EU officials in Libya for talks on medics

TRIPOLI (Reuters) — Two senior European officials were on their way to Libya on Sunday to try to solve the case of six foreign medics sentenced to death for deliberately infecting Libyan children with HIV, the children’s families said.Driss Lagha, chairman of the Association for the Families of the HIV-infected Children, said EU External Relations Commissioner Benita Ferrero-Waldner and German Foreign Minister Frank-Walter Steinmeier would visit the children’s families in the eastern city of Benghazi.

In Berlin, the German foreign ministry confirmed Steinmeier was travelling to Libya with Ferrero-Waldner for two days of consultations aimed at winning the release of five Bulgarian nurses and a Palestinian doctor detained since 1999. “The EU and the German EU presidency are appealing to Libya to exert the necessary influence so that they can be released as soon as possible,” a ministry spokesman said.

The six foreign medics were convicted in December of deliberately infecting 426 children with HIV in a highly politicised trial that has hampered attempts by OPEC-member Libya to restore full relations with the West.

The medics say they are innocent and were tortured to make them confess, and the United States and the European Union have stepped up pressure on Tripoli to release them.

Lagha told Reuters Ferrero-Waldner and Steinmeier would “begin a visit today to the city of Benghazi to visit the childrens’ families and meet representatives of those families regarding the continuation of the talks to reach a settlement regarding the children’s case.”  “This visit comes in a continuation of the efforts exerted by the Qadhafi Foundation with the international community to reach a solution to this case and to guarantee the life and future of the infected children.”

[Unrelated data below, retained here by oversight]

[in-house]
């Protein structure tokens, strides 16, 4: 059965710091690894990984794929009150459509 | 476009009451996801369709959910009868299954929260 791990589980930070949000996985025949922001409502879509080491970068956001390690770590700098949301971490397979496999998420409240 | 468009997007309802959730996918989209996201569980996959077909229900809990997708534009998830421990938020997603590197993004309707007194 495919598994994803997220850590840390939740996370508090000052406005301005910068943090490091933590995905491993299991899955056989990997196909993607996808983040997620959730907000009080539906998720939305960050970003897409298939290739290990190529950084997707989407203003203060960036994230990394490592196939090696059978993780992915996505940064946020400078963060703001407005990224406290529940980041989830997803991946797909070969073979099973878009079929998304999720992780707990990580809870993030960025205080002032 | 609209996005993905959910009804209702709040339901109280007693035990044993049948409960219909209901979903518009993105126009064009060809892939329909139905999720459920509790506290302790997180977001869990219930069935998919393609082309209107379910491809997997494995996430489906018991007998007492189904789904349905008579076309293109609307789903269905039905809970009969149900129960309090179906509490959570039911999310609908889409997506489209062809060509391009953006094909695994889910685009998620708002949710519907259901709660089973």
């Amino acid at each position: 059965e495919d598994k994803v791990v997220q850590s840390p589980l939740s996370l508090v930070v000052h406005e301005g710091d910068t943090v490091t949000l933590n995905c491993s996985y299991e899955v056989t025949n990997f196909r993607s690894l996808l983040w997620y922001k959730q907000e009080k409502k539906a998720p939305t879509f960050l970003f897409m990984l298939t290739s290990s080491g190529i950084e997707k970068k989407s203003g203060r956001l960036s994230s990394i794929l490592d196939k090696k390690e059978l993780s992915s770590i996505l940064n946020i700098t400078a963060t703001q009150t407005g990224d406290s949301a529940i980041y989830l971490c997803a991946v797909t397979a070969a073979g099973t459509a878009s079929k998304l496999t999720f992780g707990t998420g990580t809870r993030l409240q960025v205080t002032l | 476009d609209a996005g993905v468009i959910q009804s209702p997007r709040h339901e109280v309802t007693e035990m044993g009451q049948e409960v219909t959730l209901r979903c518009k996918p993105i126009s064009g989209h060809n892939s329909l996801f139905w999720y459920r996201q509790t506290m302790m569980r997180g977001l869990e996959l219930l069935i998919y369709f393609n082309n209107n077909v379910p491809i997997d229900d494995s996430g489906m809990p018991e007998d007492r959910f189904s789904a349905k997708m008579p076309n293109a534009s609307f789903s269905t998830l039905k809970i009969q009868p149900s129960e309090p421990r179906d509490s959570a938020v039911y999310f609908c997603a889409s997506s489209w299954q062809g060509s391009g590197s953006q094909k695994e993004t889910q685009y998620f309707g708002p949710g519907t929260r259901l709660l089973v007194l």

He was referring to a charity run by Libyan leader Muammar Qadhafi’s son, Saif Al Islam, which said last month that the medics’ case could be solved very soon following talks between the families’ representatives and the international community in Brussels on May 10.

Lagha himself has said he hoped to reach an agreement on the case before June 21. Lagha is a father of one of the hundreds of Libyan children infected by HIV and is one of the Libyan negotiators trying to seek a settlement of the case.

Some Western scientists say negligence and poor hospital hygiene are the real culprits and the six are scapegoats.

Libya has suggested it can free the nurses if an agreement is reached to pay compensation to the families of the children.

Tripoli has demanded 10 million euros ($13.11 million) for each infected child’s family.

Bulgaria and its allies have rejected this, saying it would admit guilt, but have offered a fund for treatment at European hospitals for the children.

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